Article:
Business Environment of Pre-British India

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BUSINESS ENVIRONMENT OF PRE-BRITISH INDIA PROJECT BY: BHAVANA BHATIA-7 REUBEN DANTES-9 CRYSTAL D’SOUZA-11 ALISHA PEREIRA-38 TANUSHREE SHARMA-47 GAURAV TALERA-52 Executive Summary It is the past which shapes what we become in the present. Most of what we do and follow today has been decided in the past which is why we have to understand who we were to become who we have to be. India is one of the few civilizations which has been in existence for more than 5000 years. India is a homogenous culture and it has such strong roots that we have been able to absorb any outside intervention with ease. Be it the Muslim Kings or the Mughals, we have integrated everyone into our culture. “Everybody looks different and dresses differently.…show more content…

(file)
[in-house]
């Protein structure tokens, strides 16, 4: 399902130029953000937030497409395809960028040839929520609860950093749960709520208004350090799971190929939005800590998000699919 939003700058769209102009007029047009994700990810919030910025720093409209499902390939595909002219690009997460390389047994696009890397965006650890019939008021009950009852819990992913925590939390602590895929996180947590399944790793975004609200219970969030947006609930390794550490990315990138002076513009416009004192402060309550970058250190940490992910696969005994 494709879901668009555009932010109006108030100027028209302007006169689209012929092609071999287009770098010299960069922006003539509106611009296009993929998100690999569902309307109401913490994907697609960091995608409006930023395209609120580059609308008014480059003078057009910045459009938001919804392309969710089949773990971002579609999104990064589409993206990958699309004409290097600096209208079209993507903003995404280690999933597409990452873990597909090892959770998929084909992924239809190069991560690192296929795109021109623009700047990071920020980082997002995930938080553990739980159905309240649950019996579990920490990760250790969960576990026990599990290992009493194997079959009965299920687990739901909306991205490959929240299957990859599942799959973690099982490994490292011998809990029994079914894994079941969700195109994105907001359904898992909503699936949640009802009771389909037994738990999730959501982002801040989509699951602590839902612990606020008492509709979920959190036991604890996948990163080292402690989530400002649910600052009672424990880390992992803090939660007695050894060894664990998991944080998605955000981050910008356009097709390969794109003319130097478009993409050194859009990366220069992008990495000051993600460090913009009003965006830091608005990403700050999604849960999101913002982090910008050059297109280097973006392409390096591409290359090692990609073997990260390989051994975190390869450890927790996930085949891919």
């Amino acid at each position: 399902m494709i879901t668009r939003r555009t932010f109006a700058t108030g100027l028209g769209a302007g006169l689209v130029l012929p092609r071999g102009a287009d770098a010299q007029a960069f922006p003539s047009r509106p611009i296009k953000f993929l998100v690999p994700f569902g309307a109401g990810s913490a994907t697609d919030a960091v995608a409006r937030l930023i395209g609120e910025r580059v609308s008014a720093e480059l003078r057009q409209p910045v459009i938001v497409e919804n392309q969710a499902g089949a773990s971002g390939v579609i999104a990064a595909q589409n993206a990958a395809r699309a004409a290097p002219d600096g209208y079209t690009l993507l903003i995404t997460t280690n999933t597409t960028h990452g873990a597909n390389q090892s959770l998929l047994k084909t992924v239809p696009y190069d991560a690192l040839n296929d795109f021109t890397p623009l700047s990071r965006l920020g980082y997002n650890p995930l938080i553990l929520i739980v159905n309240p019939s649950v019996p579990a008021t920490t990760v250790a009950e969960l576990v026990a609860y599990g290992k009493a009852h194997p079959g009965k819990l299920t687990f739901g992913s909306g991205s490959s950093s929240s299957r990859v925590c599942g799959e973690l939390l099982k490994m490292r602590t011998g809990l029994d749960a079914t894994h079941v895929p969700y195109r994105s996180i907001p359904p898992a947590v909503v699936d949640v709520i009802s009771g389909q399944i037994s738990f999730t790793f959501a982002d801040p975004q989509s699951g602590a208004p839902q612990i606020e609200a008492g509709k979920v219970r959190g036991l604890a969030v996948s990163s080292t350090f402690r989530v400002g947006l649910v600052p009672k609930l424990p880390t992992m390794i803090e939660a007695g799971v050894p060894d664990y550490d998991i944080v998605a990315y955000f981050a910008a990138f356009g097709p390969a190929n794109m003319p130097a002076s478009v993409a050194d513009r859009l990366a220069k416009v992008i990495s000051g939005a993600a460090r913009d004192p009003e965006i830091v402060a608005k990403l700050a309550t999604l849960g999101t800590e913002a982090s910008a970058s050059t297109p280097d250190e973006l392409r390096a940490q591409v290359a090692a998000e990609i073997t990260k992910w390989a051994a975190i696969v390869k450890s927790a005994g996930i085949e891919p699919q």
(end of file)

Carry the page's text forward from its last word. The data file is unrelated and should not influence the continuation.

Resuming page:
Their food mainly consisted of fruits, nuts and the flesh of wild beasts. (Technological) They knew neither the use of metals nor the art of cultivation. They never constructed homes, but lived in natural caverns. They used sharp edged tools mainly of quartzite stone. Axes, arrow-heads, spears, digging tools, circular stones, hurling choppers, knives, scrapers, hammer stones, were used. There is evidence of the use of fire at the Kurnul caves. Mesolithic Man / Middle Stone Age The Mesolithic man was a hunter, who lived on the wild fruits and vegetables of the forests. He started to use chalcedony and other silicate varities such as jasper, chert and bloodstone instead of quartzite. His stone implements were extremely small and known as microliths. Neolithic Man / New Stone Age Neolithic man (Social) made granite rocks his abode. He ate fruits, vegetables, roots, nuts, wild pulses, cereals, flesh of animals, fish, milk produce (curd, butter, ghee) and used barks and skins to cover his body. He worshipped ancestral spirits, burnt the dead and performed human and animal sacrifices. (Technology) He learnt the art of fishing and agriculture; and domesticated animals. As time passed, clothes of cotton and wool evolved. During this period, man learnt the art of dyeing. Archaeologists have found a rich collection of pottery from the Malabar which includes bowls, flower-pots, lotahs, chatties. Different colors of clay were used. These were fired to different degrees
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